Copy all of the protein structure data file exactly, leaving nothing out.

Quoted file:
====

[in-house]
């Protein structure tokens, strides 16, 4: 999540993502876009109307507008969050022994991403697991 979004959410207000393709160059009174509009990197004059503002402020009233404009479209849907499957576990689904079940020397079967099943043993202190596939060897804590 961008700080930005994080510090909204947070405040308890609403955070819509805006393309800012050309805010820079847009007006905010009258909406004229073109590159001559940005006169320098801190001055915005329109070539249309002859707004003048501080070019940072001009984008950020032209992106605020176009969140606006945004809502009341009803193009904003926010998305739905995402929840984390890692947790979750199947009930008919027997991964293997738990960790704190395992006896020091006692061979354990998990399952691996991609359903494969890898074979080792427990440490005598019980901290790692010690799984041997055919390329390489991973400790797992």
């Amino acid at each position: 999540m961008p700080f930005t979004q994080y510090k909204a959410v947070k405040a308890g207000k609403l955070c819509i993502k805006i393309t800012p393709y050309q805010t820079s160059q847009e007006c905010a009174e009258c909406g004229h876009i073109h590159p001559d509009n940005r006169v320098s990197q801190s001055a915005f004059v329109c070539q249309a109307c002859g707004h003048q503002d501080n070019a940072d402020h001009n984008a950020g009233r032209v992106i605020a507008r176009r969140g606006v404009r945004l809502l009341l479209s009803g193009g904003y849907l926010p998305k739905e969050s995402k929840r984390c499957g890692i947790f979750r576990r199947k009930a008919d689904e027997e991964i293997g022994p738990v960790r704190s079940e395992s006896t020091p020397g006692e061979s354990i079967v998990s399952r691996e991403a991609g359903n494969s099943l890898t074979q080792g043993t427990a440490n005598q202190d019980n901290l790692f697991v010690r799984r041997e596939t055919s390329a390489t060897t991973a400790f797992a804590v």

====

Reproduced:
[in-house]
């Protein structure tokens, strides 16, 4: 999540993502876009109307507008969050022994991403697991 979004959410207000393709160059009174509009990197004059503002402020009233404009479209849907499957576990689904079940020397079967099943043993202190596939060897804590 961008700080930005994080510090909204947070405040308890609403955070819509805006393309800012050309805010820079847009007006905010009258909406004229073109590159001559940005006169320098801190001055915005329109070539249309002859707004003048501080070019940072001009984008950020032209992106605020176009969140606006945004809502009341009803193009904003926010998305739905995402929840984390890692947790979750199947009930008919027997991964293997738990960790704190395992006896020091006692061979354990998990399952691996991609359903494969890898074979080792427990440490005598019980901290790692010690799984041997055919390329390489991973400790797992």
């Amino acid at each position: 999540m961008p700080f930005t979004q994080y510090k909204a959410v947070k405040a308890g207000k609403l955070c819509i993502k805006i393309t800012p393709y050309q805010t820079s160059q847009e007006c905010a009174e009258c909406g004229h876009i073109h590159p001559d509009n940005r006169v320098s990197q801190s001055a915005f004059v329109c070539q249309a109307c002859g707004h003048q503002d501080n070019a940072d402020h001009n984008a950020g009233r032209v992106i605020a507008r176009r969140g606006v404009r945004l809502l009341l479209s009803g193009g904003y849907l926010p998305k739905e969050s995402k929840r984390c499957g890692i947790f979750r576990r199947k009930a008919d689904e027997e991964i293997g022994p738990v960790r704190s079940e395992s006896t020091p020397g006692e061979s354990i079967v998990s399952r691996e991403a991609g359903n494969s099943l890898t074979q080792g043993t427990a440490n005598q202190d019980n901290l790692f697991v010690r799984r041997e596939t055919s390329a390489t060897t991973a400790f797992a804590v």